May 19, 2020 – A new report analysing over 250 peer reviewed scientific articles finds that the impacts of mining deep sea polymetallic nodules would be extensive, severe, and last for generations, causing essentially irreversible species loss. The report, Predicting the impacts of mining deep sea polymetallic nodules in the Pacific Ocean, also notes that there is little to no social licence to mine deep sea nodules and refutes Canadian company DeepGreen Metals’ claims that there will be economic gains for Pacific island economies.
The report reveals a clear scientific consensus: the mining of deep sea nodules would cause irreversible damage to an ocean already under pressure; that a precautionary approach is warranted; and a moratorium is the only responsible way forward until several fundamental conditions can be met, including environmental, social and economic risks to be comprehensively understood and no loss of biodiversity.
Dr. Andrew Chin, the report’s lead researcher, stated, “We’ve only scratched the surface of understanding the deep ocean. Science is just starting to appreciate that the deep sea is not an empty void but is brimming with wonderful and unique life forms. Deep sea ecosystems form an interconnected realm with mid and surface waters through the movement of species, energy flows, and currents.”
Chin added, “Not only will the nodule mining result in the loss of these species and damage deep sea beds for thousands of years, it will potentially result in negative consequences for the rest of the ocean and the people who depend on its health.”
Covering 30 per cent of the earth’s surface, the Pacific Ocean’s mineral rich polymetallic nodules have drawn speculation by mining companies and their investors. Canada’s DeepGreen Metals has partnered with three Pacific Island governments to obtain exploration licences for the Clarion Clipperton Zone, stretching 4,500 km between Kiribati and Mexico. The company is pressing the ISA to rapidly finalise regulations for mining the deep seabed with little resistance from the ISA General Secretary.
Dr. Helen Rosenbaum of the Deep Sea Mining Campaign said, “Under the cover of COVID-19 the regulations could be pushed through despite the absence of meaningful public debate.”
“DeepGreen promotes deep sea mining as creating great wealth with minimal or no adverse impacts. The science does not support their claims. In fact, the best available research clearly indicates that the mining of deep sea nodules will place Pacific island states at great risk. The stakes are extremely high with Pacific economies, cultures, livelihoods, fisheries, food security, tourism, and iconic marine species all under threat from deep sea nodule mining.”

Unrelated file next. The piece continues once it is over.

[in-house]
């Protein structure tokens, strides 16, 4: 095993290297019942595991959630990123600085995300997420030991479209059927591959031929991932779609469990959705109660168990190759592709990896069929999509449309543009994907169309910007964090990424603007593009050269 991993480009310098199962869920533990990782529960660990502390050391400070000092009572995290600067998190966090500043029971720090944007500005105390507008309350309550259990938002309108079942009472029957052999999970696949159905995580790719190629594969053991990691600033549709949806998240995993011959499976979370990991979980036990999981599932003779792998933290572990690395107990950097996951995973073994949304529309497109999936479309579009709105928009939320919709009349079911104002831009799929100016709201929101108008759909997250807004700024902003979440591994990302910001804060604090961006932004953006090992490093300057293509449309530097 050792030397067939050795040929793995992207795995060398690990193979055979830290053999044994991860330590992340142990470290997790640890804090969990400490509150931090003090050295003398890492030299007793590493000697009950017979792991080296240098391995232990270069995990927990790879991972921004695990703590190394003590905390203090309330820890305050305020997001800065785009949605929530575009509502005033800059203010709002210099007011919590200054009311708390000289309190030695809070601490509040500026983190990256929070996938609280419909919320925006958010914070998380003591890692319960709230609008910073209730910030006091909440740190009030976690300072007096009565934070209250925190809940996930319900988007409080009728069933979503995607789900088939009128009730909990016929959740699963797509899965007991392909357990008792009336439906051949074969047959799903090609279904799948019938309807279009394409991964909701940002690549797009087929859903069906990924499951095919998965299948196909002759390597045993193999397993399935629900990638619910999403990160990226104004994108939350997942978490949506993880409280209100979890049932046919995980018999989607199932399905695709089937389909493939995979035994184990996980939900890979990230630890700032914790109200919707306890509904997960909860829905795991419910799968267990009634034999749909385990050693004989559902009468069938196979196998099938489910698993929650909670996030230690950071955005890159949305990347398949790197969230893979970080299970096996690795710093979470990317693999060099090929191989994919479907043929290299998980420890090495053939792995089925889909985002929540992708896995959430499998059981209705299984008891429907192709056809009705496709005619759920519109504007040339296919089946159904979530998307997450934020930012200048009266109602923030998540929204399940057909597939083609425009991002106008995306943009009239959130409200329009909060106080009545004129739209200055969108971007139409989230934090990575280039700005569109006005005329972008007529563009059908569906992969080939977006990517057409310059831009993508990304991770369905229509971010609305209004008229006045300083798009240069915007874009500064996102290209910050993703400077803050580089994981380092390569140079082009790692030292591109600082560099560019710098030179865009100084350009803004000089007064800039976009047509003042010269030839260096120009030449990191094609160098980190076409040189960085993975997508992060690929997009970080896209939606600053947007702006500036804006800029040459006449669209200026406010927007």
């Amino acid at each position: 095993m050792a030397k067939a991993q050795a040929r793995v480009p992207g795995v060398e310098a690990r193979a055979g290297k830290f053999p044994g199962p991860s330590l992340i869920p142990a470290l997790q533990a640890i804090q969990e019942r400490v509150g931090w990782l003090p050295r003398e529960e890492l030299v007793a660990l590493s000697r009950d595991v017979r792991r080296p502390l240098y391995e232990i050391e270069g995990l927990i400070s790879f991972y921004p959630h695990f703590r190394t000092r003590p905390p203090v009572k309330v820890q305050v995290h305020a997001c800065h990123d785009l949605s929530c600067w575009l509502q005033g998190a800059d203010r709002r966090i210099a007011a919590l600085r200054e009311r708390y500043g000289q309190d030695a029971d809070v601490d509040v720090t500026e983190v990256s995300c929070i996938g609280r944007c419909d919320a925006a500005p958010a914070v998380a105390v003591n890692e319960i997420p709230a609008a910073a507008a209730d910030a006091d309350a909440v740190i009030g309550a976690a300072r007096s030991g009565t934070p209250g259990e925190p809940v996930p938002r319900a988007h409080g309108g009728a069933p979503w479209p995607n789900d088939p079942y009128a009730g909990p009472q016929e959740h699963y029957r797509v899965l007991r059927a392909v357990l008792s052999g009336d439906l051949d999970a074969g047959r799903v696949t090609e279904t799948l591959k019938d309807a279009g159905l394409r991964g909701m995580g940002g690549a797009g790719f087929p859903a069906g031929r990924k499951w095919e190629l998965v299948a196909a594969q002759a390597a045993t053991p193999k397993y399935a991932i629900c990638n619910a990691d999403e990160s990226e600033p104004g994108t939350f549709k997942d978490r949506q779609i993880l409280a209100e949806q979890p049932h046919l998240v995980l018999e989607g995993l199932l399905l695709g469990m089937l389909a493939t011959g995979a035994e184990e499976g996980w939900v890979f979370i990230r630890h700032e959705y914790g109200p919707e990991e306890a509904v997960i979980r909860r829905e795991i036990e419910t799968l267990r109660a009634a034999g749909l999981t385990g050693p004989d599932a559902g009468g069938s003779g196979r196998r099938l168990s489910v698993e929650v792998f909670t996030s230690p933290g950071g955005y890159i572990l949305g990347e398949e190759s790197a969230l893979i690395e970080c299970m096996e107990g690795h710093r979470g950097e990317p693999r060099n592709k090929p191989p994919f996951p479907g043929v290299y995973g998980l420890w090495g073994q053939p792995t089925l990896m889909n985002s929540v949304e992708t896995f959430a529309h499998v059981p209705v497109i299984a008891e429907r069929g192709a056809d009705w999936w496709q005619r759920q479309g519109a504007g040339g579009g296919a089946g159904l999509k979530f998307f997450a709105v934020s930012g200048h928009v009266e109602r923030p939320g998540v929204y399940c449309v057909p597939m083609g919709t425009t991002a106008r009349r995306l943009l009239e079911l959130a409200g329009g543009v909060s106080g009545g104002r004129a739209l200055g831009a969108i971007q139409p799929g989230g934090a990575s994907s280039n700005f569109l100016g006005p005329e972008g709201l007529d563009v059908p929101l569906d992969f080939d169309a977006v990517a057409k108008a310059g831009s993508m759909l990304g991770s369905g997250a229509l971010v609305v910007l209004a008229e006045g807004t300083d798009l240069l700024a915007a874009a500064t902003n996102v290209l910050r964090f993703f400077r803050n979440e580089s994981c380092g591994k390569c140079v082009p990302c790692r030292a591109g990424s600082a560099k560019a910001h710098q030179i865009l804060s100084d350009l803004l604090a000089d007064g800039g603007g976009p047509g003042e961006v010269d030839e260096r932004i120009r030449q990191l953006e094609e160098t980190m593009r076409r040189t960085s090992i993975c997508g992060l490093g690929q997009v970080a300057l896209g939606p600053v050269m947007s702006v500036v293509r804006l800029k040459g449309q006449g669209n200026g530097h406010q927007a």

Rosenbaum added, “DeepGreen’s partnership with Tonga, Kiribati, and Nauru is potentially a catalyst for conflict with the push from Fiji, Vanuatu, and Papua New Guinea for a moratorium, and Pacific civil society’s vocal opposition to an industry that would destroy their oceans and Pacific way of life.”
Dr. Catherine Coumans, of MiningWatch Canada, said, “Plans to mine the deep sea show every hallmark of the environmental disasters industrial mining has created on land, including long-lasting ecosystem destruction and a failure to deliver benefits to local communities and vulnerable developing countries.”
“The report’s case study of the failed Nautilus Minerals deep sea mining project attests to the harsh realities of thinly capitalised operators, and contracts that protect corporate interests over that of governments. This project left the government of Papua New Guinea with a debt of $125 million US,” Coumans added.
DeepGreen Metals promotes deep sea mining as preferable to terrestrial mining to address projected shortages of minerals for technology required to reduce global carbon emissions.
Professor Alex Rogers, a widely published deep sea ecologist and expert reviewer of the report, refutes DeepGreen’s claim, “I do not agree that mining the deep seabed is necessary to achieve this. Post COVID-19, we have a unique opportunity to develop a ‘green’ transition to a zero-carbon economy with far more sustainable ways to meet mineral requirements.”
Rogers explained, “We can do this through better regulation of terrestrial mining, circular economies based on smart design, recycling, reduced demand, and development of new technologies such as batteries that do not rely on metals obtained with a high environmental cost.”
“Since the 1980s, biodiversity conservation and sustainable development have increasingly found their way into the management of ocean industries such as fisheries. Deep sea mining is a relic, left over from the extractive economic approaches of the ’60s and ’70s. It begs the question whether deep sea mining has any place in this modern age of a sustainable blue economy,” concluded Rogers.
The report is available here.